Why spin destroys the trust between those communicating and those listening
29th August 2014
Why do the Government’s best policies get such bad press? Free schools, welfare reform and deficit reduction will all help the poorest in society. Yet the Government is struggling to get its message out. Some blame supposedly biased BBC reporters and Left-wing Guardian columnists. Others just think that good news takes time to filter through.
But I blame government spin doctors. Over the past twenty years, the rest of the PR industry has professionalised. Regular training – “continuing professional development” as the industry calls it – is now the norm. Meanwhile, membership of a professional body is increasingly mandatory for good jobs in the private and charitable sectors. These PR practitioners have to follow codes of conduct that, for example, make it a disciplinary matter to lie to a journalist.
I'd argue that government press offices lack senior public relations expertise. They frequently think spin is a good idea. But spin has no legitimate role in public relations. That’s because, while it can generate a useful headline for a day or so, it destroys trust between those communicating and those listening. As Andrew Marr, the BBC presenter, explains: “Things got so bad [during Tony Blair’s premiership] that even when Blair was saying something obvious, he was disbelieved.”
Ivy Lee, the American inventor of the press release and the founder of modern public relations in the early 20th century, had a better approach. As a former New York Times journalist he knew spin would never work in the long run. Instead, he traded under the slogan “Accuracy, Authenticity and Interest”. This was not a sign of uncommercial naivety. The man was extremely well paid and was retained by the Rockefellers and the steel magnate Charles M. Schwab. Instead, his ethical position ensured that his messages were convincing.
Fraser Seitel, a heavyweight of the PR industry who, like Lee before him, has represented the Rockefeller family, says: “Ivy Lee really, really preached that the public has to be informed, and if your policies are not good and not in the public interest, you have to change the policy. And I think that this is what a lot of people don’t recognise about the practice of public relations, if you believe it as I do, that it starts with policy, it starts with performance, it starts with action … You can’t pour perfume on a skunk.”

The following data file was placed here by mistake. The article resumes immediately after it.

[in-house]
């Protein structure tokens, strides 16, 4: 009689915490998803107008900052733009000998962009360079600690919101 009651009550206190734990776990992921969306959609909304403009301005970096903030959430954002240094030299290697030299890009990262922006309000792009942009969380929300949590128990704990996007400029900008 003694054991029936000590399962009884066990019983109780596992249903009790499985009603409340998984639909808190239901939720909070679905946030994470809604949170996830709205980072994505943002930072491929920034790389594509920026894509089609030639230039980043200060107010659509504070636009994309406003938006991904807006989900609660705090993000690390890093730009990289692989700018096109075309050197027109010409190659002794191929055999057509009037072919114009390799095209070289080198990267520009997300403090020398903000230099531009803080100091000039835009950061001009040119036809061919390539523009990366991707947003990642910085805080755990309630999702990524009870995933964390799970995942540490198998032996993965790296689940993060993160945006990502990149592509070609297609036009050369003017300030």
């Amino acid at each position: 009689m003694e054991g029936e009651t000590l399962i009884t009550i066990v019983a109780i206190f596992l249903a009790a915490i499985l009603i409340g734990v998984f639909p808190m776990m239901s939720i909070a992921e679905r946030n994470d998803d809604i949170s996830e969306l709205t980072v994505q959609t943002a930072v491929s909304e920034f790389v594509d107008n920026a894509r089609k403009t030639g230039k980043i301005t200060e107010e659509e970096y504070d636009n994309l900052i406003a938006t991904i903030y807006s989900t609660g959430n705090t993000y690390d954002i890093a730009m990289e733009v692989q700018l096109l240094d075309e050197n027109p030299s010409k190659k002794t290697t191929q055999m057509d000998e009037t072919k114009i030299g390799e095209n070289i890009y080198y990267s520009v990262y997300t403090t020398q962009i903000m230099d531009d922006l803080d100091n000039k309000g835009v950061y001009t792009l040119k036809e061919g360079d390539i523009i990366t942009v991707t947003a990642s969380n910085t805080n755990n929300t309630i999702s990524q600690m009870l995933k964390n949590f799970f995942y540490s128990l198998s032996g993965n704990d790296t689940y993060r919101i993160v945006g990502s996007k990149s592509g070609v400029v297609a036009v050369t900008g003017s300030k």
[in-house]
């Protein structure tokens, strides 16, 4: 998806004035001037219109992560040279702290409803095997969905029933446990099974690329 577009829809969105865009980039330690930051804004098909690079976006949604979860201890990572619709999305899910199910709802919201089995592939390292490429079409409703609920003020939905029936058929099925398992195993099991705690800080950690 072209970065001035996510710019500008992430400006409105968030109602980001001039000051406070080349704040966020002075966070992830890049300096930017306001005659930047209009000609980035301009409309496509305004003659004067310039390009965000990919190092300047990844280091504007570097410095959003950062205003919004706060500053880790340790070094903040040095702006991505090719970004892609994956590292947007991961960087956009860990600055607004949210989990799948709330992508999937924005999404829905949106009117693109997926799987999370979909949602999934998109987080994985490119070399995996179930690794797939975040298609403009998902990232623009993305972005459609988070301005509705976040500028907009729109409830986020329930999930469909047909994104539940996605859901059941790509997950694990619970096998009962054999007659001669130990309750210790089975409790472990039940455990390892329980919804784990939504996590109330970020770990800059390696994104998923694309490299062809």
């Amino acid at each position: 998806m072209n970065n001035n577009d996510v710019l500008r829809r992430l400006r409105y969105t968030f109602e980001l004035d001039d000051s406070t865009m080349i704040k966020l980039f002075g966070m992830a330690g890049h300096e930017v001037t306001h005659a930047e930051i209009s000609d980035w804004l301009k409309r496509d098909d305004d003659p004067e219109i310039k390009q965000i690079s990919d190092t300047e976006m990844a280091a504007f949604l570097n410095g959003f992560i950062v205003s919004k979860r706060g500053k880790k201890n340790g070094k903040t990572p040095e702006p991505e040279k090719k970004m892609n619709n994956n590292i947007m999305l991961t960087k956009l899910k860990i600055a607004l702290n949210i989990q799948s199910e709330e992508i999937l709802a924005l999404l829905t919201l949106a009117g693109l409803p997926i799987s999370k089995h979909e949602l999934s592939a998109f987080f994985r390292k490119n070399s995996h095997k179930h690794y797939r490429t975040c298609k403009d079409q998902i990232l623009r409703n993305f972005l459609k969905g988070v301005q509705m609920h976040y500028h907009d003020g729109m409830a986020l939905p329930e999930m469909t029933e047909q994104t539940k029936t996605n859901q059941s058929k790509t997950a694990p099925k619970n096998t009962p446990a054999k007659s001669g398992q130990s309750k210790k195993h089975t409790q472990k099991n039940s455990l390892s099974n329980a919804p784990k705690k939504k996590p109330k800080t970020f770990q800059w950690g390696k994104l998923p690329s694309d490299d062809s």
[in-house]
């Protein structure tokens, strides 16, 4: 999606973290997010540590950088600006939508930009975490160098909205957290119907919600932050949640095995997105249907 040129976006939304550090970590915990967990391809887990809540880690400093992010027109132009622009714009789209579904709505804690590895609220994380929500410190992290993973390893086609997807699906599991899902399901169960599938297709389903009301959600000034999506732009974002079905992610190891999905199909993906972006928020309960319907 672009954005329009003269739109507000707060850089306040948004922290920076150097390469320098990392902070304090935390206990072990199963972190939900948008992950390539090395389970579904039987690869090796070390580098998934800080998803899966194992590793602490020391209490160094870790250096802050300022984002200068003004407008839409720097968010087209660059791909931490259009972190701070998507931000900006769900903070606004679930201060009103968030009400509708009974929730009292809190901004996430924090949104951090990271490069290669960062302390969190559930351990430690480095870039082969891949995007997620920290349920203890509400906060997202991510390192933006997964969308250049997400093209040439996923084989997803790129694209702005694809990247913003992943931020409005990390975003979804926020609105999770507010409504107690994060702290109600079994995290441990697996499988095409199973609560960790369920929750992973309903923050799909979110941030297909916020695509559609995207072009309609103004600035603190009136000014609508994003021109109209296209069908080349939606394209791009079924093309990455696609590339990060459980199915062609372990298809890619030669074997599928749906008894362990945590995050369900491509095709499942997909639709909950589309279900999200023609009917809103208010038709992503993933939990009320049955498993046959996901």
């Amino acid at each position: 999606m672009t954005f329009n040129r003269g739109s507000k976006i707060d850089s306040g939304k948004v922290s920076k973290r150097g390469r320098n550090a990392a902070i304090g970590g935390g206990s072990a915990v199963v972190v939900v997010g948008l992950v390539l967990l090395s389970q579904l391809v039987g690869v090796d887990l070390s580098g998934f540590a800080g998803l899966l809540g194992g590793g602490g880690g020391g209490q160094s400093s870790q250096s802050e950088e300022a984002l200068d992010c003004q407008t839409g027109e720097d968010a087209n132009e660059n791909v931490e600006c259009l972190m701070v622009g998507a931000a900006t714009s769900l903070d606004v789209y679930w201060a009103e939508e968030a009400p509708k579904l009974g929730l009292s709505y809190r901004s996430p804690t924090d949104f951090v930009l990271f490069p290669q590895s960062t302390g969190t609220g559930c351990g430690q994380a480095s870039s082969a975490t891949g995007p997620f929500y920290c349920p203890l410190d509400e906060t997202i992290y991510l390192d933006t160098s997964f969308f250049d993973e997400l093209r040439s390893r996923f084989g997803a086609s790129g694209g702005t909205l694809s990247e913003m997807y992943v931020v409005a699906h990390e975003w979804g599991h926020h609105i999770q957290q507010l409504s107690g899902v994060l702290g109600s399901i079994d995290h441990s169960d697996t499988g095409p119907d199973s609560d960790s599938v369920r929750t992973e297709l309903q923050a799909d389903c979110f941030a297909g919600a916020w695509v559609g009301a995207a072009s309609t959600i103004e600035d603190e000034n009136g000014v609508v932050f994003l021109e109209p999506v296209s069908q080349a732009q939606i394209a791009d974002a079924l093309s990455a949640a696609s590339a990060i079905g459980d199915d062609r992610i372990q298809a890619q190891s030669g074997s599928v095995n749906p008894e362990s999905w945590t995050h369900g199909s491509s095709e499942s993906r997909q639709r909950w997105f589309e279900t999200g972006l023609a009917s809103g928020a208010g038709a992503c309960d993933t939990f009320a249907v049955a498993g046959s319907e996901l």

But pouring perfume on a skunk is what government communicators try to do every day. How often do government press officers go to their bosses and say: “We’ve had a phone call from a journalist highlighting something toxic – and I think we should change what the department’s doing”? A rare occurrence, I’ll bet. Instead, they write to newspapers implying that the story is wrong – even when it is right.
This is insane. It’s time the Government put an end to such counterproductive messaging and properly trained its communications staff to show creatively and honestly what the government is achieving. And it needs to bring in more experienced professionals from the private sector, who are used to thinking about the long-term reputations of their employers.
A Department for Education spin doctor bragged in a conversation with me that his team had banned the education editor of a national newspaper from calling his department’s press office. He didn’t like the paper’s angles. But the result of this ban, as any seasoned PR practitioner would know, is that the journalist would continue to get his stories from disgruntled, leaky civil servants, but not be exposed to the Government’s side of the argument. That’s not a clever strategy.